Last year, he completed 68% of his passes and averaged over 10 yards per attempt and still wasn’t among the finalists. Howell’s problem is that most of North Carolina’s top playmakers from last season are gone. He’ll have less experienced backs and receivers around him, which could hinder his Heisman chances despite being one of the most talented and experienced quarterbacks in the country.
Kedon Slovis, USC: +2500
If USC had played a full season in 2020, Kedon Slovis was on pace to put up Heisman-worthy numbers, which is why it’s surprising to see him with such long odds this year.
That being said, interceptions plagued him in big games late in the season. That’s something Slovis will have to clean up to get into the Heisman race. But early in the season, he was unbelievably clutch when the Trojans needed him. If he can get a little more help around him and lead USC back to the Pac-12 Championship Game, Slovis is good enough to work his way into the Heisman conversation.
Brock Purdy, Iowa State: +3000
Purdy entered last season as a Heisman dark horse, so it was a little surprising to see him have a somewhat disappointing season. His numbers haven’t necessarily improved since his breakout season as a freshman in 2018.
On the other hand, he did play a critical role in guiding Iowa State to the Big 12 Championship Game for the first time in school history. Purdy has all of the tools to be an elite college quarterback, not to mention plenty of experience under his belt.
The fact that Iowa State has a stable running game should also help him lead the Cyclones to wins and garner more national attention.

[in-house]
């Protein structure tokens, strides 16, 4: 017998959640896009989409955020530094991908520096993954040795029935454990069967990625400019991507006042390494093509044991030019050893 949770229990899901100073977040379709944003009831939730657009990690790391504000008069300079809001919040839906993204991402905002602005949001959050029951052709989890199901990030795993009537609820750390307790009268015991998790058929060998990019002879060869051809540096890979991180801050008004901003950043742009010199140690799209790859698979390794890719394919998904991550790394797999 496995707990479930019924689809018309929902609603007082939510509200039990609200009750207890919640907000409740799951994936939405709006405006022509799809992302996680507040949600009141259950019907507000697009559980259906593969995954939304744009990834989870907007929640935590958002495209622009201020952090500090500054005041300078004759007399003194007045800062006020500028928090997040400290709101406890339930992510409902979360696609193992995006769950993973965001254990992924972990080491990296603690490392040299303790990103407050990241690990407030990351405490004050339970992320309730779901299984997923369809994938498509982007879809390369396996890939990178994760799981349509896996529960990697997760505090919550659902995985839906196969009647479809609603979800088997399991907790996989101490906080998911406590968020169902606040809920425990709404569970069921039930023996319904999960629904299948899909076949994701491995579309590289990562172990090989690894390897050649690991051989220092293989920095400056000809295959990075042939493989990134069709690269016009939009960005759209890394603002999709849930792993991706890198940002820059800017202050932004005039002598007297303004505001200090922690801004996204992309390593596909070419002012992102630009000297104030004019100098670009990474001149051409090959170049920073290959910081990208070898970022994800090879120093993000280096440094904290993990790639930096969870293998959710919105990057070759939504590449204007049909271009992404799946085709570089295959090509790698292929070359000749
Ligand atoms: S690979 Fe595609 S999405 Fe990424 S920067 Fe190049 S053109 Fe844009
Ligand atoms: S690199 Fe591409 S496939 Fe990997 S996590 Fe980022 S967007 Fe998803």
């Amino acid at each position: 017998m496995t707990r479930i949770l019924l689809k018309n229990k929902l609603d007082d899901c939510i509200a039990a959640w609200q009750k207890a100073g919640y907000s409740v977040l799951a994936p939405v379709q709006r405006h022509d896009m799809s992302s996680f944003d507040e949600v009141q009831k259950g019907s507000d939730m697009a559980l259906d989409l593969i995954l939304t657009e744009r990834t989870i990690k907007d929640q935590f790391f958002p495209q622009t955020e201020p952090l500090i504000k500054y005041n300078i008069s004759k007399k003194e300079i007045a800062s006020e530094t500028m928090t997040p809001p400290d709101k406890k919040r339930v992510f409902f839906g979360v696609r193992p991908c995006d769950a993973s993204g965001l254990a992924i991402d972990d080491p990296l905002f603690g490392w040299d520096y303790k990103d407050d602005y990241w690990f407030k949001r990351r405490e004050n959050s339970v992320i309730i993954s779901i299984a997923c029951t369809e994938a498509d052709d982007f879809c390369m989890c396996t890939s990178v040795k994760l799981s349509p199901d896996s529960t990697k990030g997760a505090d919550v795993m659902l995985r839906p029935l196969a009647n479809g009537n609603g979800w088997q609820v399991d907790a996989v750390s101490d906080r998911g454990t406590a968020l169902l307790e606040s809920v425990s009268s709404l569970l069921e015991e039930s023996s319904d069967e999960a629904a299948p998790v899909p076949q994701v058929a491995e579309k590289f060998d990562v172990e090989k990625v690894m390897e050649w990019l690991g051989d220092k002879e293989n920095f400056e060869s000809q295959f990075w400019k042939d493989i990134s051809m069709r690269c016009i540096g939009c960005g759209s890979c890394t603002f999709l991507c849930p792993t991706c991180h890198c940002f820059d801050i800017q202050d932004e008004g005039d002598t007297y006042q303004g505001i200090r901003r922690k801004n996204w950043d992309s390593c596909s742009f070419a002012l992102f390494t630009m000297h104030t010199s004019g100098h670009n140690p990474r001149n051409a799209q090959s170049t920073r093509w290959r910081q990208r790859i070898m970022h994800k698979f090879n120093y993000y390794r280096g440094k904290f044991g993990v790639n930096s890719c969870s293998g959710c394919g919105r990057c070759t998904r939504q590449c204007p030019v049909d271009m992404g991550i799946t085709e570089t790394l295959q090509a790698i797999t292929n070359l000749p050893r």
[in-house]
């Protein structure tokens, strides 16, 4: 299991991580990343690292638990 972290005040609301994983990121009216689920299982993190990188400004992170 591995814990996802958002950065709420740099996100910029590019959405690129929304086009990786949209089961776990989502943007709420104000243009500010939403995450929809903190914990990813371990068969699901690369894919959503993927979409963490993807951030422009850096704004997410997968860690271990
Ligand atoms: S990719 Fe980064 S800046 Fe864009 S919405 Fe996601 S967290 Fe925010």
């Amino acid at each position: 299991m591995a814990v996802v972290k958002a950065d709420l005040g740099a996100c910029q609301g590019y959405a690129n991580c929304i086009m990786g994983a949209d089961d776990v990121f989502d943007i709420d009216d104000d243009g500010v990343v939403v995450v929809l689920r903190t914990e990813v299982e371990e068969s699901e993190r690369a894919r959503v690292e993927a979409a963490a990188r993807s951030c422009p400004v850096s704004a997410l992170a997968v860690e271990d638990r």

McKenzie Milton, Florida State: +4000
There would be no better story in college football than if McKenzie Milton were to win the Heisman.
It was late in the 2018 season when he suffered a devastating knee injury that could have seriously threatened his ability to walk normally. Fast forward nearly three years and Milton can walk, run, and is going to play quarterback at Florida State this year. Of course, we have no idea how good he’ll be or how much help he’ll get around him from an FSU team that has been mediocre at best in recent years. But Milton threw for over 4,000 yards and 37 touchdowns in 2017 when he played a full season at Central Florida.
If he can get anywhere close to that level after his injury, Milton could be in the Heisman conversation.
Spencer Sanders, Oklahoma State: +10000
As a deep sleeper for the Heisman, Sanders is an intriguing option. He’s a true dual-threat quarterback, so he’ll put up some good numbers as a runner that should help his case.
He also plays in an offense that is going to allow him to air it out and put up some crazy numbers. Sanders played some of his best football late in 2020, including a 37-34 bowl win over Miami. If he can build on that, don’t count him out of the Heisman race.
Graham Mertz, Wisconsin: +10000
Obviously, it’s tough to envision a Wisconsin quarterback putting up Heisman-caliber numbers. After all, the Badgers love to pound the ball on the ground, so they don’t ask as much of their quarterback as other teams. However, Graham Mertz has the most arm talent any quarterback Wisconsin has had in a long time.
He looked masterful early in the season before testing positive for COVID-19 and having his season interrupted. If he can hit the reset button in 2021, Mertz will be an interesting player to watch and a potential Heisman dark horse.